Repetitions of history: the rise of Rome and America

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This is the fourth part in a series on the Repetition of history. The first part dealt with Europe and Ancient Greece, the second part with France and Athens, and the third with Germany and Macedon.

"Of ourselves, this Roman story is told." -Will Durant

The United States and Ancient Rome are more than history's most famous superpowers and its most famous republics. The arcs of their histories follow the same path, and it is this author's opinion--and that of many others--that they will also share the same fate. This post will concern the rise to power of both republics, while a later will deal with their respective declines.

Both Rome and America were founded when men sloughed off the arbitrary rule of kings--one Etruscan and one English. Newly freed, they created small, agrarian, constitutional republics populated by rugged individualists, and brought their cultures with them. 

Historian Thomas Madden notes, "The most of Roman culture came from the Greeks in very much the same way that most American culture comes from the Europeans--much of it filtered through the Etruscans much as the same way that American culture is filtered through Britain."

The Roman and American characters were formed at the plow and the building blocks of both civilizations were the independent family farms on the frontier.

Madden believes that the agricultural lifestyles of the early Romans and Americans differs markedly from the Ancient Greeks (and, he argues, modern Europeans). 

This is very different than the culture that had been developed by the Ancient Greeks to the East. There, in the Greek polis, the state was crucial in the Greek character. All of he Greeks worked together for the good of the state. It was the state that would raise children and make them citizens.

Here, we can again see modern European socialist values reflected in Ancient Greek society, while Americans and Romans in their respective republics looked as families as the most important layer of "government".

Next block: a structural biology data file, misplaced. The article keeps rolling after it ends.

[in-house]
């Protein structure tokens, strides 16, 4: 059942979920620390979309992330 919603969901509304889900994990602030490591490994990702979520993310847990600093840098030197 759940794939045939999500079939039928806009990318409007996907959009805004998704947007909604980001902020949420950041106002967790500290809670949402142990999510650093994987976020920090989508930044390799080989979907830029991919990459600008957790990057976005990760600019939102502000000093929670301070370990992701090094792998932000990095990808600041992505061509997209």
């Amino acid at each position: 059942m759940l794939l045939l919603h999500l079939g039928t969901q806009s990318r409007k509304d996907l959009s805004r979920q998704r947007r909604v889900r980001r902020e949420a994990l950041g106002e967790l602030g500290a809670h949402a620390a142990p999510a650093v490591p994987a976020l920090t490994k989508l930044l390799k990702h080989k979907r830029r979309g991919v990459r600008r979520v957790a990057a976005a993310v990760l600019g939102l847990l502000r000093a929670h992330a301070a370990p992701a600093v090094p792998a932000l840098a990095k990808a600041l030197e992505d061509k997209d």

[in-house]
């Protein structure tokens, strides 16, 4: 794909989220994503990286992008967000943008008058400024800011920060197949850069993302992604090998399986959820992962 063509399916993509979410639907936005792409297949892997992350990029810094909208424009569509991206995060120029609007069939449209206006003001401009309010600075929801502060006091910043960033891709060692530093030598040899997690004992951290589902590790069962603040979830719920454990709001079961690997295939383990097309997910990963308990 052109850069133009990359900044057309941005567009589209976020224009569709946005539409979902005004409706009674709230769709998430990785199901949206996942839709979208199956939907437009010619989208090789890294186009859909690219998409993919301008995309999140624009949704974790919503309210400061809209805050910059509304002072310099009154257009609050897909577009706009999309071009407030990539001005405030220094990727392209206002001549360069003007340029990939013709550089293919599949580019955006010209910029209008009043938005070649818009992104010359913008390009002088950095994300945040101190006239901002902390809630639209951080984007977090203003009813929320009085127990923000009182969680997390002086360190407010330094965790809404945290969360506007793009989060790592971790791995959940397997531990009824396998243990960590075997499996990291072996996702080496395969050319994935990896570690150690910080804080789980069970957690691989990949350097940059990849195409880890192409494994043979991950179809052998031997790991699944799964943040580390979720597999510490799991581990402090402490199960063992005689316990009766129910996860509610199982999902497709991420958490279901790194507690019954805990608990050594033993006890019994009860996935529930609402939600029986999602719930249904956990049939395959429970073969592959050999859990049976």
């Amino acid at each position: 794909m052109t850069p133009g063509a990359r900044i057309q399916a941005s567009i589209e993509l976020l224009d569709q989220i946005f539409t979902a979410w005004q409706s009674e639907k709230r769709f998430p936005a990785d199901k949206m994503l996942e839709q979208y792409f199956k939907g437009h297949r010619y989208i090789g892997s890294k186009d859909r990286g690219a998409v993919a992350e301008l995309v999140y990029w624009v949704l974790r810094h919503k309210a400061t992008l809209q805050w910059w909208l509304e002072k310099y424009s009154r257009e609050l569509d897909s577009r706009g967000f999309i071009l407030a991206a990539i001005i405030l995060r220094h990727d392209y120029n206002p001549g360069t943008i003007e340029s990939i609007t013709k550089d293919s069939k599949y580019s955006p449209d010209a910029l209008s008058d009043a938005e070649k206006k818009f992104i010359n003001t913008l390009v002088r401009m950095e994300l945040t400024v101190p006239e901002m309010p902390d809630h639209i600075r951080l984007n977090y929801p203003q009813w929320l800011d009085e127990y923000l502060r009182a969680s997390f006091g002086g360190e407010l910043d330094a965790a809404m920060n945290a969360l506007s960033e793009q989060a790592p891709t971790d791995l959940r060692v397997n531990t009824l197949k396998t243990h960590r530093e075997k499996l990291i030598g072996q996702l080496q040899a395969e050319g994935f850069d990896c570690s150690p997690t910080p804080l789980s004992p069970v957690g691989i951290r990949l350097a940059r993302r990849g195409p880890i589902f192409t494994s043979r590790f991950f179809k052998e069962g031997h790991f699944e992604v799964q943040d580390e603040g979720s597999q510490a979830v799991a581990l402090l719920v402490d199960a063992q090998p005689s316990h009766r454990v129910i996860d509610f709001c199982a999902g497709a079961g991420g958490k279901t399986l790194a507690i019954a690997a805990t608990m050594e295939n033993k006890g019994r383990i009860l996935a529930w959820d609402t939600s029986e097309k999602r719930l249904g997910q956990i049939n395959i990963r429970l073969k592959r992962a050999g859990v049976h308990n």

"For the Romans, the family life was the most important thing," Madden says. "It was in the family that the children were raised and educated. These were definitely 'Father Knows Best' sorts of families."

We begin to see the current fissures in America where conservatives argue for a traditional, family-based society and progressives want a more European state-centric one. What could be more symbolic of conservative America than Father Knows Best? Just as we are currently torn over whether to maintain our traditional values or adopt European ones, so were the Romans divided over whether to keep to their agrarian values or adopt "modern" Greek ones.

Those Greek values--secularist, hedonist, and statist--seeped into Roman society through public education, just as American conservatives fret about liberalism in our public schools.

"Those schools were a conduit for Greek learning, culture, and ideas," Madden said.

So it also was with religion. Whereas Greek religion could be found in large marble halls in great cities, Roman religion was practiced in the home, echoing how early American Protestants worshipped compared to European Catholics. Madden tells us that outsiders pointed to Rome's religion as a core component for its development.

The Greek Polybius observed:

But the quality in which the Roman commonwealth is most distinctly superior is in my opinion the nature of their religious convictions. I believe that it is the very thing which among other peoples is an object of reproach, I mean superstition, which maintains the cohesion of the Roman State.